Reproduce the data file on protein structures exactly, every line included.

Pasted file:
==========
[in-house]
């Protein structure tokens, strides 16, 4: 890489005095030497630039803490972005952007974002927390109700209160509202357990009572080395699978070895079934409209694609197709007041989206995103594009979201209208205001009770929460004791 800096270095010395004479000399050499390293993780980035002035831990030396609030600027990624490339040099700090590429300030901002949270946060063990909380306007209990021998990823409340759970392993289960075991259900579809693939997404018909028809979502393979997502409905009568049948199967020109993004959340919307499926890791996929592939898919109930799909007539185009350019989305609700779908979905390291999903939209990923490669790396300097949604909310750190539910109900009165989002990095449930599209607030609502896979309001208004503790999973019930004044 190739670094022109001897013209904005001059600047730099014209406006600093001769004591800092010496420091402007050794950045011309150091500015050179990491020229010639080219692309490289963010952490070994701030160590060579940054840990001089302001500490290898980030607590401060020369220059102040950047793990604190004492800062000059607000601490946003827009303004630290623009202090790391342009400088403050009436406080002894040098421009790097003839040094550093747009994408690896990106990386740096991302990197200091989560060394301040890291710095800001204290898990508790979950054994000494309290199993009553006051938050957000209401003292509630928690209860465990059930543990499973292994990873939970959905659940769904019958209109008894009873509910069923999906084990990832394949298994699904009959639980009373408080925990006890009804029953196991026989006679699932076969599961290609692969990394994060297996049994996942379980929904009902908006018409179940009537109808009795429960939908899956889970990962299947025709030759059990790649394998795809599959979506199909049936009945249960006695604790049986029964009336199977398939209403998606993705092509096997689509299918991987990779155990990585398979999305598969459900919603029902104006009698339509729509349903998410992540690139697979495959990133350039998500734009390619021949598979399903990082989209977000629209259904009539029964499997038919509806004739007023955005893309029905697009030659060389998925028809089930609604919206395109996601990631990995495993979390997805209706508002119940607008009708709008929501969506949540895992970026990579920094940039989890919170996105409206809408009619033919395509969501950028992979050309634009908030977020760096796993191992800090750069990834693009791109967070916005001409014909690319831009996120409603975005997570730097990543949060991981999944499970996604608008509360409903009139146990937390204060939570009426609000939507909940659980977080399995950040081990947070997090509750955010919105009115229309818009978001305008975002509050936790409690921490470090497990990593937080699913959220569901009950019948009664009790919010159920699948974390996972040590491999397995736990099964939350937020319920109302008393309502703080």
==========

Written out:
[in-house]
């Protein structure tokens, strides 16, 4: 890489005095030497630039803490972005952007974002927390109700209160509202357990009572080395699978070895079934409209694609197709007041989206995103594009979201209208205001009770929460004791 800096270095010395004479000399050499390293993780980035002035831990030396609030600027990624490339040099700090590429300030901002949270946060063990909380306007209990021998990823409340759970392993289960075991259900579809693939997404018909028809979502393979997502409905009568049948199967020109993004959340919307499926890791996929592939898919109930799909007539185009350019989305609700779908979905390291999903939209990923490669790396300097949604909310750190539910109900009165989002990095449930599209607030609502896979309001208004503790999973019930004044 190739670094022109001897013209904005001059600047730099014209406006600093001769004591800092010496420091402007050794950045011309150091500015050179990491020229010639080219692309490289963010952490070994701030160590060579940054840990001089302001500490290898980030607590401060020369220059102040950047793990604190004492800062000059607000601490946003827009303004630290623009202090790391342009400088403050009436406080002894040098421009790097003839040094550093747009994408690896990106990386740096991302990197200091989560060394301040890291710095800001204290898990508790979950054994000494309290199993009553006051938050957000209401003292509630928690209860465990059930543990499973292994990873939970959905659940769904019958209109008894009873509910069923999906084990990832394949298994699904009959639980009373408080925990006890009804029953196991026989006679699932076969599961290609692969990394994060297996049994996942379980929904009902908006018409179940009537109808009795429960939908899956889970990962299947025709030759059990790649394998795809599959979506199909049936009945249960006695604790049986029964009336199977398939209403998606993705092509096997689509299918991987990779155990990585398979999305598969459900919603029902104006009698339509729509349903998410992540690139697979495959990133350039998500734009390619021949598979399903990082989209977000629209259904009539029964499997038919509806004739007023955005893309029905697009030659060389998925028809089930609604919206395109996601990631990995495993979390997805209706508002119940607008009708709008929501969506949540895992970026990579920094940039989890919170996105409206809408009619033919395509969501950028992979050309634009908030977020760096796993191992800090750069990834693009791109967070916005001409014909690319831009996120409603975005997570730097990543949060991981999944499970996604608008509360409903009139146990937390204060939570009426609000939507909940659980977080399995950040081990947070997090509750955010919105009115229309818009978001305008975002509050936790409690921490470090497990990593937080699913959220569901009950019948009664009790919010159920699948974390996972040590491999397995736990099964939350937020319920109302008393309502703080």